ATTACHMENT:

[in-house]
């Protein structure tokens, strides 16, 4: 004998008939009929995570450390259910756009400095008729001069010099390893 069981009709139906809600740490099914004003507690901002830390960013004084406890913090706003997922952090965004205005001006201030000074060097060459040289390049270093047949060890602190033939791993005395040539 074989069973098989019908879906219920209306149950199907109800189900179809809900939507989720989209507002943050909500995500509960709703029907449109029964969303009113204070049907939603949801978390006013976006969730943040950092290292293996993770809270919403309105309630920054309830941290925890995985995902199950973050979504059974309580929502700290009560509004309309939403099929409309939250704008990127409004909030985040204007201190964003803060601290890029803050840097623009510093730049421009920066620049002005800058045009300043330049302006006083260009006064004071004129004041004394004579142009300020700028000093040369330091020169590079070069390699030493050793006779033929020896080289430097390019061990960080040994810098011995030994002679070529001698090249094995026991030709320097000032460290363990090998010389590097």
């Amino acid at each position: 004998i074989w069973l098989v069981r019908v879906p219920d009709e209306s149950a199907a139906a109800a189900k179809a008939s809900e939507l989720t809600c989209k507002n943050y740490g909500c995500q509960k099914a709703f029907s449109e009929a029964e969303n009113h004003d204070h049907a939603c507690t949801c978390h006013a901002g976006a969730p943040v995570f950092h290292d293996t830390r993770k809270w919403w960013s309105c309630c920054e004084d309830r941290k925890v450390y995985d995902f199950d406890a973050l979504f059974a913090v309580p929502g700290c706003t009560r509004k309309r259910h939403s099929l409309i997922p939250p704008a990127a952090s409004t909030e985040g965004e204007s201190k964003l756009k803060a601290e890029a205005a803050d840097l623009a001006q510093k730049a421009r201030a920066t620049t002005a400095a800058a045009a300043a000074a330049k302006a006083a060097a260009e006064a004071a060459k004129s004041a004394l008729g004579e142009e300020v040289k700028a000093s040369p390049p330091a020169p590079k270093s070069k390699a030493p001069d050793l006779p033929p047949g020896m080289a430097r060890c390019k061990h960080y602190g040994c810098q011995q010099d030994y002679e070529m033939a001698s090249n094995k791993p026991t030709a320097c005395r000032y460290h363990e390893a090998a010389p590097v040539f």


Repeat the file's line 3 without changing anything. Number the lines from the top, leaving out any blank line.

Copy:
């Amino acid at each position: 004998i074989w069973l098989v069981r019908v879906p219920d009709e209306s149950a199907a139906a109800a189900k179809a008939s809900e939507l989720t809600c989209k507002n943050y740490g909500c995500q509960k099914a709703f029907s449109e009929a029964e969303n009113h004003d204070h049907a939603c507690t949801c978390h006013a901002g976006a969730p943040v995570f950092h290292d293996t830390r993770k809270w919403w960013s309105c309630c920054e004084d309830r941290k925890v450390y995985d995902f199950d406890a973050l979504f059974a913090v309580p929502g700290c706003t009560r509004k309309r259910h939403s099929l409309i997922p939250p704008a990127a952090s409004t909030e985040g965004e204007s201190k964003l756009k803060a601290e890029a205005a803050d840097l623009a001006q510093k730049a421009r201030a920066t620049t002005a400095a800058a045009a300043a000074a330049k302006a006083a060097a260009e006064a004071a060459k004129s004041a004394l008729g004579e142009e300020v040289k700028a000093s040369p390049p330091a020169p590079k270093s070069k390699a030493p001069d050793l006779p033929p047949g020896m080289a430097r060890c390019k061990h960080y602190g040994c810098q011995q010099d030994y002679e070529m033939a001698s090249n094995k791993p026991t030709a320097c005395r000032y460290h363990e390893a090998a010389p590097v040539f």